BETHESDA – Reckless drivers beware: Starting this week, there will be tougher penalties for hit-and-run, repeat drunken driving and passengers drinking alcohol in a car.
The three laws were approved to comply with federal regulations, allowing Maryland to keep roughly $14 million in federal highway funding.
All three bills passed through the Maryland General Assembly with little or no opposition.
One bill starting today, makes it unlawful for passengers in a vehicle to possess an open container of alcohol.
“A driver can no longer avoid a drinking-and-driving citation by handing off an open beer can to the passenger when the trooper pulls a car over,” said Delegate Carol Petzold, D-Montgomery, a chief sponsor of the law. “The open container law will make our highways safer by stopping the rolling parties going down the road.”
Petzold and other lawmakers attended a news conference Friday at the Bethesda-Chevy Chase Rescue Squad. The bill passed 122-9 in the House of Delegates and unanimously in the Senate. However, Kevin Kelly, D-Allegany, calls the bill “absolutely ludicrous” and “totally asinine.”
“This totally runs against the whole designated driver concept,” Kelly said. “Why get a ticket if you’re being responsible for someone else?”
Another new law taking effect today is the repeat offender drunken driver law, which only three House lawmakers opposed.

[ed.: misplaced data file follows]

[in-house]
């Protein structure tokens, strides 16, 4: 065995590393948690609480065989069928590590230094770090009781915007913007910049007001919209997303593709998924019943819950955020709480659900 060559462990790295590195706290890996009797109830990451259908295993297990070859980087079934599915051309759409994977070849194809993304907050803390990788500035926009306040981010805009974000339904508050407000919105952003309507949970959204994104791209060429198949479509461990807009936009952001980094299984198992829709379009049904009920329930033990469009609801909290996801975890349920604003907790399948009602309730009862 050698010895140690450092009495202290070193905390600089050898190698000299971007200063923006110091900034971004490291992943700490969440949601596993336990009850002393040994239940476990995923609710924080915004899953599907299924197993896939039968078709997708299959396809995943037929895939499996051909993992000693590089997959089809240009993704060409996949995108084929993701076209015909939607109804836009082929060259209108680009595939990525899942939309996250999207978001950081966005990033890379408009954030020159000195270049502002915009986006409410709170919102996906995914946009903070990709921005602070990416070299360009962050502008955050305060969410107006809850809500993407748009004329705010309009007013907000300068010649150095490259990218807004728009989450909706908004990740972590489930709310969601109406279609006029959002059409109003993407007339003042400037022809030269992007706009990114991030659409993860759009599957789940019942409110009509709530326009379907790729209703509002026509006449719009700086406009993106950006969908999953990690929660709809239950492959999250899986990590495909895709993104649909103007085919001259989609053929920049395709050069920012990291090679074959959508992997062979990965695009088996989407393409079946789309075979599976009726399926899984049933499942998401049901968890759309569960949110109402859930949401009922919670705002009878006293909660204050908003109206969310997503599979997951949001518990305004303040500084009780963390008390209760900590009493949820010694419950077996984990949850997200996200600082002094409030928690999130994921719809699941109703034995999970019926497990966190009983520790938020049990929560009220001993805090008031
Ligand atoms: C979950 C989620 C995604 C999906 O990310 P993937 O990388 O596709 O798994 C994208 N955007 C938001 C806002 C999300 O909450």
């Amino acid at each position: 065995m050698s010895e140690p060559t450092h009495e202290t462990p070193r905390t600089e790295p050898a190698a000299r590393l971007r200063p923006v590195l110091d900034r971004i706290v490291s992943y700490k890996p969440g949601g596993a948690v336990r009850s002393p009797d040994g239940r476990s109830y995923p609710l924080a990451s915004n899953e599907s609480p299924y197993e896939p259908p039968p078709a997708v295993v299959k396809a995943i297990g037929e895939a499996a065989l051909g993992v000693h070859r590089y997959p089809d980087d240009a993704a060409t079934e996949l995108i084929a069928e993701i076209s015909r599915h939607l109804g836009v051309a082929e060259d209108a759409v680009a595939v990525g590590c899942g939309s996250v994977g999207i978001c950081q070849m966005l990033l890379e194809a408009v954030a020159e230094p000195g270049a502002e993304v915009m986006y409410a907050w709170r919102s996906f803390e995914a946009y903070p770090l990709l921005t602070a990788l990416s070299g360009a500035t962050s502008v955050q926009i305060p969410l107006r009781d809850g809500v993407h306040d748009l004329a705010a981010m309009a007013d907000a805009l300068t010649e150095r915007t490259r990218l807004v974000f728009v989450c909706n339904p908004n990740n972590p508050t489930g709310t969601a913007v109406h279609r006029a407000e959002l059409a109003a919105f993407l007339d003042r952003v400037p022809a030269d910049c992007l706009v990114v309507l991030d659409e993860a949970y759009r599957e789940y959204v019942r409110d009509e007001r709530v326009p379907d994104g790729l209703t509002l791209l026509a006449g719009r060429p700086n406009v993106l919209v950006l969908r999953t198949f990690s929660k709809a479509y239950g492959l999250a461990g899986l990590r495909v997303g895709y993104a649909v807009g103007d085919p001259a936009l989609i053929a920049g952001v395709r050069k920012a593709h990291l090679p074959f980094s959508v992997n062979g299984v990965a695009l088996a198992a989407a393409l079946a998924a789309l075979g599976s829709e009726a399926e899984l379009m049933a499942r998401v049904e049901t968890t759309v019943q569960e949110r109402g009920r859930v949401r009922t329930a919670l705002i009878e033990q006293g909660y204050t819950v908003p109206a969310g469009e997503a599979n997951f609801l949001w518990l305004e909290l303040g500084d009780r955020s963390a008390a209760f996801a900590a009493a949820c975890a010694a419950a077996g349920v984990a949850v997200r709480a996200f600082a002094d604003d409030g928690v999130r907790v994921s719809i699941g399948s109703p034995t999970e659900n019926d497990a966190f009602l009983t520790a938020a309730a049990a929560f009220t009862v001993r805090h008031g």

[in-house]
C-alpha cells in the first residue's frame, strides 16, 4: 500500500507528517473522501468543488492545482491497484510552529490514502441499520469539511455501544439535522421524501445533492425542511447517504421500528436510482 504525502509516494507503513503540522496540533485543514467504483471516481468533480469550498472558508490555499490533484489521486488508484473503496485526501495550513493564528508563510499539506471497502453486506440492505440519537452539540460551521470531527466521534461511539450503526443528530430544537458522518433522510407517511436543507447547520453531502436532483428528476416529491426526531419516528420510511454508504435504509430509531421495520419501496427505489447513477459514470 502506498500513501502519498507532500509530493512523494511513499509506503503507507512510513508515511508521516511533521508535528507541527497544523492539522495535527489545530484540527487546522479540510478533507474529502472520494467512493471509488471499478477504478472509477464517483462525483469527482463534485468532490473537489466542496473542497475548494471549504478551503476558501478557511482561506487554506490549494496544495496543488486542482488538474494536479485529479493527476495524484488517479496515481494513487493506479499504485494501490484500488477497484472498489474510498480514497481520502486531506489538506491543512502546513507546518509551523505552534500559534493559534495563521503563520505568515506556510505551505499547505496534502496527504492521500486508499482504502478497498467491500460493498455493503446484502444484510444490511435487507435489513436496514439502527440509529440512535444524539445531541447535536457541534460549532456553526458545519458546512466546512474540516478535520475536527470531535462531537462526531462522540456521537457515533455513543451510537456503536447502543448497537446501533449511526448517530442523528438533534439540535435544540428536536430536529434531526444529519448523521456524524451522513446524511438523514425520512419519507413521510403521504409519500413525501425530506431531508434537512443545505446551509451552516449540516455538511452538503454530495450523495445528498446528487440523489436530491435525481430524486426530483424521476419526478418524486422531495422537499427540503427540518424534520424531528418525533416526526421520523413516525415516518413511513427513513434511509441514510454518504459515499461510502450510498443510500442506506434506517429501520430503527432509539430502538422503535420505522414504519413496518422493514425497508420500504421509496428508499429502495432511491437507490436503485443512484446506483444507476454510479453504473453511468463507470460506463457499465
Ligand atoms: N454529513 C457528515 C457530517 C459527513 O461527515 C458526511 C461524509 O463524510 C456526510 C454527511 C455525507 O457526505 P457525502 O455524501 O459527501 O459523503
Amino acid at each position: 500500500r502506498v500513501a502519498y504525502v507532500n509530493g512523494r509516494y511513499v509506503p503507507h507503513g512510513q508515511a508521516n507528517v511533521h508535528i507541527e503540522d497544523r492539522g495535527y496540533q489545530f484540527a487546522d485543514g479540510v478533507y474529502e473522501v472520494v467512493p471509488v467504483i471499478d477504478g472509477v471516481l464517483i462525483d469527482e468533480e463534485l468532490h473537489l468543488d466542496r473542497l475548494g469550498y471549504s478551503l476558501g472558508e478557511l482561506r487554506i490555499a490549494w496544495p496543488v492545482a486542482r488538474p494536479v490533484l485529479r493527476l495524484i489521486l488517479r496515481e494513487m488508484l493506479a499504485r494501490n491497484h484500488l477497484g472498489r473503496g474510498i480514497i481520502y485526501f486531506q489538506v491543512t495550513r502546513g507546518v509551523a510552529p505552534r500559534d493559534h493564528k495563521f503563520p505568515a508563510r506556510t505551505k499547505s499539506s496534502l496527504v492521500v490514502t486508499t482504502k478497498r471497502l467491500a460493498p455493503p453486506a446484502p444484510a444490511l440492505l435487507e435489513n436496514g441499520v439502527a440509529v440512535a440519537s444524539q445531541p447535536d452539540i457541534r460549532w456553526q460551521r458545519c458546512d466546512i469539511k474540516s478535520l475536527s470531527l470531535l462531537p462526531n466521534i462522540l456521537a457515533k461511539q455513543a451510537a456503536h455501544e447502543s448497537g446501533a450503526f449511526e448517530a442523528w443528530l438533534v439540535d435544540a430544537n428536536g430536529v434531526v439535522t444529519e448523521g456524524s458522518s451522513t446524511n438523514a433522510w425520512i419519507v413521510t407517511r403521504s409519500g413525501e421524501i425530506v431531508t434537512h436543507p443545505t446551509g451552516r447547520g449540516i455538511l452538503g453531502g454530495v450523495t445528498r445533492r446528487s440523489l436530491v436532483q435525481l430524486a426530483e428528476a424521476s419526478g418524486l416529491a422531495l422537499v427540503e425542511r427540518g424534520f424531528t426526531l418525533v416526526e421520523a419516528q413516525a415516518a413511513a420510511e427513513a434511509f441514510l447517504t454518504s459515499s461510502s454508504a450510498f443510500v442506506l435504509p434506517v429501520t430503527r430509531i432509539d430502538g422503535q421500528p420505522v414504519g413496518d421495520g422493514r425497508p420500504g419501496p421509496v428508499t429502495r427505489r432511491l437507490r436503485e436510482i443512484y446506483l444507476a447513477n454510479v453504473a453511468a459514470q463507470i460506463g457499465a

If a driver is convicted of drunken driving more than once in five years, the new law requires that driver’s license be suspended for a year.
Repeat offenders also will be required to participate in an ignition interlock program for up to a year after they regain their license. That program prevents the offender from starting his car until he passes a Breathalyzer exam.
The bill also increases jail time and community service requirements for repeat offenders.
“There are individuals who haven’t gotten the message the first time; they may not have gotten the message the second time,” said Delegate Sharon Grosfeld, D-Montgomery, chief sponsor.
Highly publicized hit-and-run accidents in recent years prompted the law increasing penalties for the offense. In the past, a driver who fled a fatal or life-threatening crash in Maryland could be charged with a misdemeanor. Beginning Tuesday, a hit-and-run becomes a felony.
The law applies to people who leave the scene of an accident when they knew or should have known the accident could result in death or “serious bodily injury.”
Penalties vary depending on the severity of the injuries caused, with fines ranging from $3,000 to $10,000 and prison time from a year to 10 years.
Lt. Col. William Arrington of the Maryland State Police cautioned: “There are no more warnings . . . You are about to encounter drunk-driving enforcement like you’ve never seen before.”
In 2000, alcohol-related accidents accounted for 38 percent of all state highway deaths.